Recent federal court decisions have also helped define the boundaries of the attorney-client privilege in corporate investigations. For example, in In re Kellogg Brown & Root Inc., the DC Circuit held that because legal advice was “one of the significant purposes” of an internal investigation, the attorney-client privilege applies “even if there were also other purposes for the investigation, and even if the investigation was mandated by regulation rather than simply an exercise of company discretion.” The DC Circuit also ruled that outside counsel is not required to expressly inform interviewed employees that the purpose of the interview is to assist the company in obtaining legal advice in order to maintain privilege, provided that the employees are advised that the interview is confidential and privileged. Similarly, in In re General Motors Ignition Switch Litigation, the district court in the Southern District of New York held that references to the outcome of an internal investigation that was also conducted for reasons other than litigation—without revealing the content of any privileged communications—does not waive the privilege as to the communications and interviews leading up to the report. The court reasoned that because the attorney-client privilege protects communications, not facts, even promises to make counsel’s report public have no bearing on whether the underlying communications reflected in interview materials were privileged.
Impact: These decisions are significant because lawsuits often place at issue the adequacy of an employer’s investigation into an alleged complaint and require the employer to rely on its investigation to defend itself. Privilege assertions are often challenged, but employers can structure investigations to help keep the investigations and underlying materials privileged. One way to achieve this, based on this case law, is to consider making use of outside counsel in conducting and/or overseeing investigations and to make clear that the investigation is being conducted to provide legal advice or services. During interviews with company personnel, appropriate confidentiality and privilege warnings should be given to confirm the interview’s purpose and to ensure that the interviewees know that the interviews are being conducted to help the company obtain legal advice or legal services.
Ninth Circuit’s Password Sharing Ruling Provides Employers with Another Cause of Action for Misappropriation of Confidential or Proprietary Information
Decision: In United States v. Nosal, the US Court of Appeals for the Ninth Circuit affirmed the conviction of a private sector employee for violating the Computer Fraud and Abuse Act (CFAA). The CFAA imposes criminal penalties on whoever “knowingly and with intent to defraud, accesses a protected computer without authorization, or exceeds authorized access, and by means of such conduct furthers the intended fraud and obtains anything of value . . . .” 18 U.S.C. § 1030(a)(4). Nosal was a former employee of Korn/Ferry International, an executive search firm. After his employment ended and his password to the company’s proprietary database was revoked, one of his former co-workers at Korn/Ferry gave him, at his request, her password for the company’s proprietary database. Nosal used that password to access the database and download information that he then used for his own competing business. According to the court, Nosal’s conduct fell “squarely within the CFAA’s prohibition on access ‘without authorization’” because Nosal “knowingly and with intent to defraud Korn/Ferry blatantly circumvented the affirmative revocation of his computer system access.”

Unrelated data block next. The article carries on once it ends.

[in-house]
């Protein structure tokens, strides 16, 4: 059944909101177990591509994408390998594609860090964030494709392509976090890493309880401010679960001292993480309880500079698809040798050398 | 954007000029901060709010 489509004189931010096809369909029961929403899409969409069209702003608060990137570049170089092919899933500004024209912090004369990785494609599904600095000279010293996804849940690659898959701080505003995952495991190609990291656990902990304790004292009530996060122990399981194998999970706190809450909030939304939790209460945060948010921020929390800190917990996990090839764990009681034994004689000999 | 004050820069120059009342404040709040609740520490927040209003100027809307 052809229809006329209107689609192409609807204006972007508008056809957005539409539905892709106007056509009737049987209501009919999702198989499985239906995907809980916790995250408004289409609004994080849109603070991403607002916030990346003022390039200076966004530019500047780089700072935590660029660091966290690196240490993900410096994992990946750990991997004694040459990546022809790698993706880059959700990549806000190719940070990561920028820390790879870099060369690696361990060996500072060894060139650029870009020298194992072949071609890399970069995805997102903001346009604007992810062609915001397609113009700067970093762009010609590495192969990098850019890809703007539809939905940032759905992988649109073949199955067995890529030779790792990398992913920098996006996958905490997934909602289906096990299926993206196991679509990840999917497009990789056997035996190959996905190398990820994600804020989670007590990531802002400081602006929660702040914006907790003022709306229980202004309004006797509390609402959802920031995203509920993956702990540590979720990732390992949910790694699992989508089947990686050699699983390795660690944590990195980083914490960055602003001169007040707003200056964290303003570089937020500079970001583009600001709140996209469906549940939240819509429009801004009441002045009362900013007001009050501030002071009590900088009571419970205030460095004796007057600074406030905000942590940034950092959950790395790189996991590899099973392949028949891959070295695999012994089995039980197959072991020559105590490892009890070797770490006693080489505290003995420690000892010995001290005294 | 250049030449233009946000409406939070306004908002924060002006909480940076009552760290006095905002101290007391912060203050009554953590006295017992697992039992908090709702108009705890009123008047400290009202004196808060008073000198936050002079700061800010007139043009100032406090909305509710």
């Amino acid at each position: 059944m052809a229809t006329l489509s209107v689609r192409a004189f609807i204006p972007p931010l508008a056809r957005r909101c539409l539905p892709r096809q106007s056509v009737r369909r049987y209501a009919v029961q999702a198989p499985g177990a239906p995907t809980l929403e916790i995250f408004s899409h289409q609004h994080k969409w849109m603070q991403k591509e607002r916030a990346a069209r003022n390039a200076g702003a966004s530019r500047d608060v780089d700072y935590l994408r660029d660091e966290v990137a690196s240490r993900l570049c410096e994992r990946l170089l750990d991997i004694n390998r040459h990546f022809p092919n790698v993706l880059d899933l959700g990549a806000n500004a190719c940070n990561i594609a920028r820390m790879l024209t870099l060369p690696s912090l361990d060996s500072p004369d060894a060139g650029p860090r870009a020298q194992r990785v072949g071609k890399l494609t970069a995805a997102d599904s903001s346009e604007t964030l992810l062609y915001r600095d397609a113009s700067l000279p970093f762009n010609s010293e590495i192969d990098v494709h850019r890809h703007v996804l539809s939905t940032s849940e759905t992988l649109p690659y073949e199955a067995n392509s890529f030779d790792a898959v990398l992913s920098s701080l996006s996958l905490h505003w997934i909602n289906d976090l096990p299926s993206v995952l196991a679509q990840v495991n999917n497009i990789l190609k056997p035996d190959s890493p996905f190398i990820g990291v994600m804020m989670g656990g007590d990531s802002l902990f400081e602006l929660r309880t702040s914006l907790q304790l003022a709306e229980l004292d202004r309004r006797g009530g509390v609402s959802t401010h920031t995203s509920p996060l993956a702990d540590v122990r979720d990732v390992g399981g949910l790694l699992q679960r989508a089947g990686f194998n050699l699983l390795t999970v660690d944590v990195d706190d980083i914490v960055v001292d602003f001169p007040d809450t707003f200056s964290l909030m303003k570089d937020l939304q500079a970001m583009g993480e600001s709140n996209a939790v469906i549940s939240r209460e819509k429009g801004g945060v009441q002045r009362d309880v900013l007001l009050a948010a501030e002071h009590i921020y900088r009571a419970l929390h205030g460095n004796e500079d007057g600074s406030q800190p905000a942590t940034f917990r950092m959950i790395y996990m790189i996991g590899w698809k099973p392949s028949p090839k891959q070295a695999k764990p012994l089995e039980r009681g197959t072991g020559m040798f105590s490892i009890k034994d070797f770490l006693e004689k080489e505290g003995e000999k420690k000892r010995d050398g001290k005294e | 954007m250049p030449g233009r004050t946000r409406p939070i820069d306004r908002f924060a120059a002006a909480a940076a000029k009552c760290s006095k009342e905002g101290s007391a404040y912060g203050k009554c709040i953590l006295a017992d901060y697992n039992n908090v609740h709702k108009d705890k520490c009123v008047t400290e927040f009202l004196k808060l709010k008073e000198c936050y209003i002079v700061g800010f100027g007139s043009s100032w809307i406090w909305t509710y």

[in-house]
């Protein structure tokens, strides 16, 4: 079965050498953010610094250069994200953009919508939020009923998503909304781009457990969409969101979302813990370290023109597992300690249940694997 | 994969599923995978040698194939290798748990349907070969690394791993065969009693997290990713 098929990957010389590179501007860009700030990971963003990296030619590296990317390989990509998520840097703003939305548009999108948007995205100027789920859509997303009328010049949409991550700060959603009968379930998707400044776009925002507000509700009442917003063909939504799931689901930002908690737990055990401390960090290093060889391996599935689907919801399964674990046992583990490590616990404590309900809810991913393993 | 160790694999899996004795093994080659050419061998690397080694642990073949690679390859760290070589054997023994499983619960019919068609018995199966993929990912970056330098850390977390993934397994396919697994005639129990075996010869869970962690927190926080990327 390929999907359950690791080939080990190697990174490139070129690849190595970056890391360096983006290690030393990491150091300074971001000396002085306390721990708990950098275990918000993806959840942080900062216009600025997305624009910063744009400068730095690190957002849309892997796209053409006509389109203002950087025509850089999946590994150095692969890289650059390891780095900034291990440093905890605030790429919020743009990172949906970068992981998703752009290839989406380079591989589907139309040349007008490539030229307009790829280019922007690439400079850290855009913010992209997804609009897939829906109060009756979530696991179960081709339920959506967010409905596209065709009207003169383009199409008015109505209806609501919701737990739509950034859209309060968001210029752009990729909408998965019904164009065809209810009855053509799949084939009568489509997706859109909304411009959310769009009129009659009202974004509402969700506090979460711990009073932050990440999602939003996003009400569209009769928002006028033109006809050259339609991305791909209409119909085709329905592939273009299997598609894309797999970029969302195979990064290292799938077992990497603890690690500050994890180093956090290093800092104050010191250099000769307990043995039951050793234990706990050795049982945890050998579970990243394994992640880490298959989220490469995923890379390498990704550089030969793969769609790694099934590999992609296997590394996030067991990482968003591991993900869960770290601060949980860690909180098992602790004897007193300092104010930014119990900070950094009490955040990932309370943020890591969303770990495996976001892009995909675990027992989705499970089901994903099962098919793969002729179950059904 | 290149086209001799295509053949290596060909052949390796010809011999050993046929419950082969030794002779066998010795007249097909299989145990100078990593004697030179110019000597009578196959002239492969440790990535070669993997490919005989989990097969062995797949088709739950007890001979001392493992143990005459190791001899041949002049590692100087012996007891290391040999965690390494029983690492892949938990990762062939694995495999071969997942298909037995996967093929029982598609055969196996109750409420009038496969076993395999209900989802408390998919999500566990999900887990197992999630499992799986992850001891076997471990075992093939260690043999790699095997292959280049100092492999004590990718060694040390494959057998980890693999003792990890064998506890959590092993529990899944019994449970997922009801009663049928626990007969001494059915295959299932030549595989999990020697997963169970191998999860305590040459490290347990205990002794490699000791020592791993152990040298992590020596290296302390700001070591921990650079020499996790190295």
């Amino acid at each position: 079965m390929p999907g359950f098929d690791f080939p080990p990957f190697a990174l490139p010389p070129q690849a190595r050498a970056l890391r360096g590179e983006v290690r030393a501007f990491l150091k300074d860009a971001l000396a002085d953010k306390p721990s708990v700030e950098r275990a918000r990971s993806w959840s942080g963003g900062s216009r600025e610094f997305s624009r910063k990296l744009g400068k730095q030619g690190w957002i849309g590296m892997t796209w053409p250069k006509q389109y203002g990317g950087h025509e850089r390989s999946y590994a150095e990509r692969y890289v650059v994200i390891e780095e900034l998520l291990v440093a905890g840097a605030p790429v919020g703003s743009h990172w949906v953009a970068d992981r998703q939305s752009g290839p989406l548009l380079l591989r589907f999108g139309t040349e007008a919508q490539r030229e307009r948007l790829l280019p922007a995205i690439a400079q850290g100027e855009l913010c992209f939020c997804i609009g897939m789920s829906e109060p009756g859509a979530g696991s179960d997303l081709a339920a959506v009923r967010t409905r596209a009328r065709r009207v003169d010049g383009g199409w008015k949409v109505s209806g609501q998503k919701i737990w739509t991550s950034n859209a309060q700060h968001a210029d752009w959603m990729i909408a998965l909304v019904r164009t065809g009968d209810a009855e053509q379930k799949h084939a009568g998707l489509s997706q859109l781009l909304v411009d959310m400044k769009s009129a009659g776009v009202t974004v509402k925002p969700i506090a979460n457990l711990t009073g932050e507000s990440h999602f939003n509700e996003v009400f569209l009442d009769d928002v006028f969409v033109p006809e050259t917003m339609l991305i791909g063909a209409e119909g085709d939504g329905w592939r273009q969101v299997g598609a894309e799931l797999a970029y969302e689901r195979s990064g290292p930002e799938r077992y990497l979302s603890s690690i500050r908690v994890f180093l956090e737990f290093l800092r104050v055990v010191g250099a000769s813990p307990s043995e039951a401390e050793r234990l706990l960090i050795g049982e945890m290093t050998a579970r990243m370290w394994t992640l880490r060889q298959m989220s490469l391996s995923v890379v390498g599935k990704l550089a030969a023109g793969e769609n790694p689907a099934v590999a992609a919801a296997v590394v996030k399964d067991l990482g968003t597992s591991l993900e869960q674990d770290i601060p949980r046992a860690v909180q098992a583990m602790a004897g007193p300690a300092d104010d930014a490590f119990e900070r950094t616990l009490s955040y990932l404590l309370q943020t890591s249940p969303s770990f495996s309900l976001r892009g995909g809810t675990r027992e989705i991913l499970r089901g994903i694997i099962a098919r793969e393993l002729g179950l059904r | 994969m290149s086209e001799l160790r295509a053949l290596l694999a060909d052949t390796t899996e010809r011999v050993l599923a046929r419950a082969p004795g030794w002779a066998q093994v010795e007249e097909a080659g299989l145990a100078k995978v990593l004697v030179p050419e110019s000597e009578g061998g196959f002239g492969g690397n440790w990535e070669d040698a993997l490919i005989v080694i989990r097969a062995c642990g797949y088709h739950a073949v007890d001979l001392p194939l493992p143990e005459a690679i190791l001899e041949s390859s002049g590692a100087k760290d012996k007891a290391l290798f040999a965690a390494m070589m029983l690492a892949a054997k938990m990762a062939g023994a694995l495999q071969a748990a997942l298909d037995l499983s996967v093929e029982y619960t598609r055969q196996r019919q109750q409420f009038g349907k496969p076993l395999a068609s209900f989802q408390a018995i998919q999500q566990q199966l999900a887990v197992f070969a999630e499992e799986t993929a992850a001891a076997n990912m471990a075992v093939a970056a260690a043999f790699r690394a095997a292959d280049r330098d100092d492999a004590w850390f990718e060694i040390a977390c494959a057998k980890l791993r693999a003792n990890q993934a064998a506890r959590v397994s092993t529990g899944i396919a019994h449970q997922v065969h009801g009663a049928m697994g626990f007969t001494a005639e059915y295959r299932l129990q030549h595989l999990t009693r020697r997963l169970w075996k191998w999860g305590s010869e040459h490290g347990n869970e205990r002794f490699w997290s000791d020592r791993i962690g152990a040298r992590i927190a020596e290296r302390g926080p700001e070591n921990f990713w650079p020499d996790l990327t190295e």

Impact: Although Nosal is a criminal case, the CFAA authorizes civil actions for compensatory damages when there has been access of a computer used in interstate commerce, or by a financial institution or the government, when that access was knowing or intentional, and without authorization, or exceeding authorization. While the CFAA was enacted as an anti-hacking statute and not specifically designed for use in the employment context, the Ninth Circuit’s application of the CFAA to password sharing and unauthorized access of a company’s computers provides authority for employers to rely on the statute when litigating against former employees who have wrongfully accessed or downloaded confidential or proprietary information.
Equal Employment Opportunity Commission Updates Proposal for Equal Pay Data Rule
Update: The Equal Employment Opportunity Commission (EEOC) recently revised its proposed rule requiring federal contractors and other employers with more than 100 workers to report pay data on their EEO-1 forms. The revised proposal clarifies that wages are to be reported from Box 1 of employees’ W-2 forms. It also allows employers to report a 40-hour week for full-time exempt workers and a 20-hour week for non-exempt workers as an alternative to reporting actual hours worked. The revision also pushes back the filing deadline for the new reports from September 2017 to March 31, 2018, making it easier for employers to gather year-end information from W-2 forms. The proposed revision also requires employers to choose a pay period during the fourth quarter of the year to count its employees for EEO-1 reporting purposes. The comment period for the proposed revision runs until August 15.
Impact: The proposed revision does not substantially change the proposed new reporting requirements, but it does simplify the process to a degree and provides an extra six months to prepare employer systems to provide reports on the required information. As we have previously recommended, employers should consider working with counsel to audit their compensation structure in advance of the required reporting period in order to identify and ameliorate any pay disparities.